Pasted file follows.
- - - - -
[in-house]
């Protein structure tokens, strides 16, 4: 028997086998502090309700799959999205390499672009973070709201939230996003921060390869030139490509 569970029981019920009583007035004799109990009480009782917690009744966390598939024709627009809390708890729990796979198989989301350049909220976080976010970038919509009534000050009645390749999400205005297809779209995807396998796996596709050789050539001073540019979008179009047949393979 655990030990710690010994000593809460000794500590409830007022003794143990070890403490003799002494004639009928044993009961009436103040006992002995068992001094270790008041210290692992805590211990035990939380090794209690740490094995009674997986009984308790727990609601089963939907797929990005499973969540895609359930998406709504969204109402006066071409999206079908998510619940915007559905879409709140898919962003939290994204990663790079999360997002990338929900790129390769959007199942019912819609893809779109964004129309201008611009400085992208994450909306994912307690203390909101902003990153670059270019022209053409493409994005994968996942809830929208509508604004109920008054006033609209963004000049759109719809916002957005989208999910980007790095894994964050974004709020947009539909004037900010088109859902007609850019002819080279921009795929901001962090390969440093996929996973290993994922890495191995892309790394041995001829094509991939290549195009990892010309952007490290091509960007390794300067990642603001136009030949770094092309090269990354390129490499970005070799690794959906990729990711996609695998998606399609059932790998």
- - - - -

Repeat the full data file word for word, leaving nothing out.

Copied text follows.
[in-house]
């Protein structure tokens, strides 16, 4: 028997086998502090309700799959999205390499672009973070709201939230996003921060390869030139490509 569970029981019920009583007035004799109990009480009782917690009744966390598939024709627009809390708890729990796979198989989301350049909220976080976010970038919509009534000050009645390749999400205005297809779209995807396998796996596709050789050539001073540019979008179009047949393979 655990030990710690010994000593809460000794500590409830007022003794143990070890403490003799002494004639009928044993009961009436103040006992002995068992001094270790008041210290692992805590211990035990939380090794209690740490094995009674997986009984308790727990609601089963939907797929990005499973969540895609359930998406709504969204109402006066071409999206079908998510619940915007559905879409709140898919962003939290994204990663790079999360997002990338929900790129390769959007199942019912819609893809779109964004129309201008611009400085992208994450909306994912307690203390909101902003990153670059270019022209053409493409994005994968996942809830929208509508604004109920008054006033609209963004000049759109719809916002957005989208999910980007790095894994964050974004709020947009539909004037900010088109859902007609850019002819080279921009795929901001962090390969440093996929996973290993994922890495191995892309790394041995001829094509991939290549195009990892010309952007490290091509960007390794300067990642603001136009030949770094092309090269990354390129490499970005070799690794959906990729990711996609695998998606399609059932790998």